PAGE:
Immigration history by Missouri Rep. Ed Emery
(R-126 including the counties of Barton, Dade, Jasper and Polk). Emery is chairman of the Special Committee on Immigration Reform.
The safety of the Republic depends essentially on the energy of a common national sentiment...--Alexander Hamilton
The House Special Committee on Immigration Reform will soon be submitting a final report to Speaker of the House, Rod Jetton. Before reasonable conclusions and recommendations can be made about immigration reform, it is important to have some historical perspective. Voluntary migration (immigration) always moves from a place of less freedom to one of more freedom. The original migration of Europeans onto this continent was by those seeking to move from religious oppression to religious freedom. Immigrants were predominantly characterized by a Biblical and Christian worldview, which resulted in other freedoms, such as the right to own property, the right of economic pursuit, freedom of speech, and the establishment governments that are subject to the will of the people. Subsequent immigration was not necessarily for religious freedom, but because of the other freedoms that grew out of the Biblical culture of that first movement.
America's culture of liberty is reflected in the United States Constitution, and it is there we first see a provision for immigration. In section eight, Congress is authorized "to establish an uniform Rule of Naturalization...throughout the United States." Beyond that, the founding fathers left it to the states to regulate and control immigration according to their needs. However, contrary to common thought, immigration did not play much of a part in population growth in America until the nineteenth century. Prior to that, growth was from "native fertility."
According to their writings, America's founding fathers were skeptical of massive immigration. Thomas Jefferson was concerned that, "they will bring with them the principles of government they leave." Alexander Hamilton speculated that, "The safety of the Republic depends essentially on the energy of a common national sentiment:...The influx of foreigners must, therefore, tend to...corrupt the national spirit....." Those of us concerned about America's slide toward socialism and "big brother" government can identify with Thomas Jefferson's prophetic quote.
One thing became eminently clear during the course of our committee's immigration forums across this great state: the issue of illegal immigration does not lend itself to compromise. In fact, compromise is nearly impossible because the two sides in this issue derive from two distinctly different worldviews. Interestingly, the Statue of Liberty in New York Harbor depicts the contrast between these two worldviews. The statue was given to us by France as a symbol of the hope that America offers to the world. America could shine the light of liberty to other nations. However, when private citizens added the words of Emma Lazarus (huddled masses) to the base of the statue, that reference changed the symbolism of the statue from one of influencing the world to one of assimilating the world. America's success and influence grew out of her unique identity. The modern misconception is that America can continue to have such a positive influence by abandoning this identity. That is a complete misunderstanding of history and of nationhood.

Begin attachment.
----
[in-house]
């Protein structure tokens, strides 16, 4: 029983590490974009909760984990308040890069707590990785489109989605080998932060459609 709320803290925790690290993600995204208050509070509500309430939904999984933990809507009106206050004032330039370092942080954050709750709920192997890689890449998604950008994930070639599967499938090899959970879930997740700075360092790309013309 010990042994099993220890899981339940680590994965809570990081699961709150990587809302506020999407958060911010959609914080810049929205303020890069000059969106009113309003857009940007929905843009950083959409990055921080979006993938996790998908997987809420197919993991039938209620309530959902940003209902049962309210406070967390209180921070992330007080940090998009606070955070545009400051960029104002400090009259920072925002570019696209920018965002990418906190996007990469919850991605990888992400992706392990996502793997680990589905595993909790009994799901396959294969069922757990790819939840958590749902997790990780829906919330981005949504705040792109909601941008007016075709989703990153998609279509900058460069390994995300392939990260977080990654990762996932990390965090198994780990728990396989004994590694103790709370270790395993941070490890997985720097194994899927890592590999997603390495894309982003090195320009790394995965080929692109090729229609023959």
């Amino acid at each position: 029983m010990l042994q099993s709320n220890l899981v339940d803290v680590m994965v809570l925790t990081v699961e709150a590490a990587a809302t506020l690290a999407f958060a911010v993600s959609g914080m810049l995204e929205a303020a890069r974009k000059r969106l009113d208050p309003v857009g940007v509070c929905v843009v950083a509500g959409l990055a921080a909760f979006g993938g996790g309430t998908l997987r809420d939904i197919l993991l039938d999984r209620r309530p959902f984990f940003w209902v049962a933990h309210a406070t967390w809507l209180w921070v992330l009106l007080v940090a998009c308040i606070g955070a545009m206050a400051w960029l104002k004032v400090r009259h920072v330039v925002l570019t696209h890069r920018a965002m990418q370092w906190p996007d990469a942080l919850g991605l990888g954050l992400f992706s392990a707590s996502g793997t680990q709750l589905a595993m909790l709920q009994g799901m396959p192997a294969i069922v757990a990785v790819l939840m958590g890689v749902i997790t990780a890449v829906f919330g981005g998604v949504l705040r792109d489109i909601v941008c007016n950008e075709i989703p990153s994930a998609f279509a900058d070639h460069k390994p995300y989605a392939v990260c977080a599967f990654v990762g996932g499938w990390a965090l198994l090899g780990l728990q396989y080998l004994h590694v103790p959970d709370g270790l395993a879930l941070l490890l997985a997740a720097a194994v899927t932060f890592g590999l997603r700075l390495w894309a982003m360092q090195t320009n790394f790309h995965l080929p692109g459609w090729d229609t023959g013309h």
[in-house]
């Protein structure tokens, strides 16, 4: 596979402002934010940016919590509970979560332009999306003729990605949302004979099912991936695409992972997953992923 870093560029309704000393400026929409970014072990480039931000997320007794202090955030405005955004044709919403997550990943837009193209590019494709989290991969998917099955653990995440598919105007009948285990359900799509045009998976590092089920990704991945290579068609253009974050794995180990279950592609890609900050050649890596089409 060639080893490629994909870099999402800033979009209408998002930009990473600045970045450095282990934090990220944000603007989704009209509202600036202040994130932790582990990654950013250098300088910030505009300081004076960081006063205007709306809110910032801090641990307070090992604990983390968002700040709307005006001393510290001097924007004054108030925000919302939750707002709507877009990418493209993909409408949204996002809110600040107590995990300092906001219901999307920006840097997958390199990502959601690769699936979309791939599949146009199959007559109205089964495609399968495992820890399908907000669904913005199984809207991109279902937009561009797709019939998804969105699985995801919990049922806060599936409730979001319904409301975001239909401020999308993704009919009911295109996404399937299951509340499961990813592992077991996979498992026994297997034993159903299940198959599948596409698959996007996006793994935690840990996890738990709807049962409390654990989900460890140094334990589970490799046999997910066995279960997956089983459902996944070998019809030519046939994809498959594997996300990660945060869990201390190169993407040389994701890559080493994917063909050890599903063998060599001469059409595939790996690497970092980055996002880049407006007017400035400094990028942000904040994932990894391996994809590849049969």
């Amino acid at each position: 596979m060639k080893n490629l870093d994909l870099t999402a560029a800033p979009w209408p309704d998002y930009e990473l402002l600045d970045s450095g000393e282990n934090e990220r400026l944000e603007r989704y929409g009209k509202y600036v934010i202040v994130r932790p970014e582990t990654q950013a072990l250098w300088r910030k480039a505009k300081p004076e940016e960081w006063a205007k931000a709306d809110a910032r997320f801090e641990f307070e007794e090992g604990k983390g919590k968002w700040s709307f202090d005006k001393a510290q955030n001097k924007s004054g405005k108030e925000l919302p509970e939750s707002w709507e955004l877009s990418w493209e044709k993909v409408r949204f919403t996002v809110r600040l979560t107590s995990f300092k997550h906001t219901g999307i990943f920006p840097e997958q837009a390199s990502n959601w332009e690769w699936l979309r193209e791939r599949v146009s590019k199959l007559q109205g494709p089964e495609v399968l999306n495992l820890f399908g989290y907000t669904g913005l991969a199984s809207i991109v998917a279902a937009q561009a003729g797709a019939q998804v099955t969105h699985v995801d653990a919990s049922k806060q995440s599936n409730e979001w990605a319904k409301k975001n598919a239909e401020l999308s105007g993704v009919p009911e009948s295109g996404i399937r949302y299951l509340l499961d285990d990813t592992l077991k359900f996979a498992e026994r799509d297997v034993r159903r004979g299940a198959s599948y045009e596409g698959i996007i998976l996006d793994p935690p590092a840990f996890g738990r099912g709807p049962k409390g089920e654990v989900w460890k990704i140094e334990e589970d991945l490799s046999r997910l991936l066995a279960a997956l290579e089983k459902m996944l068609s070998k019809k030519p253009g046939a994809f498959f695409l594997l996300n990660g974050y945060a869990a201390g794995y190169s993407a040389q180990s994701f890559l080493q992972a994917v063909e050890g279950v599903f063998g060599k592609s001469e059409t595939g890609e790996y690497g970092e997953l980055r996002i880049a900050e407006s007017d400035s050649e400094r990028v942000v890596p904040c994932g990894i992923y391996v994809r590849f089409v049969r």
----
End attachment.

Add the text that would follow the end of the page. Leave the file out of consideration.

Testimony taken over the course of three months clearly defined these differences. One perspective maintains the importance of preserving America's culture and identity in order to model and promote liberty in a world too often characterized by oppression. The other view is to elevate the immediate good that can be done in the short term above the long-term maintenance of spiritual, economic, and political strength that has produced and protected America's liberties. It was William Jennings Bryan who in 1906, commented, "Our power to help the world by the absorption of surplus population has certain natural and necessary limitations. We have a mission to fulfill, and we cannot excuse ourselves if we cripple our energies in a mistaken effort to carry a burden heavier than our strength can support."
A quote from the Washington Post is particularly reflective of today's immigration concerns, "In earlier years of the Republic immigration was not at a rate that negated absorption, and most of those who entered did so with the intent and purpose to make themselves Americans...[But for] decades now immigrants...have obviously been bent on seizing the opportunities offered by America but without disposition to adapt themselves to ...American ideals and concepts of government and citizenship in return. The record is crowded with instances in which groups of immigrants have stoutly resisted Americanism, have resented the suggestion that they learn the language of the land, and have maintained their foreignisms...at the present time, in certain areas, immigrants constitute a substantial percentage of the population, and drifting together and holding aloof from Americanization, hold themselves as foreigners in America." The most profound thing about this quote is that it is from a 1924 Washington Post edition.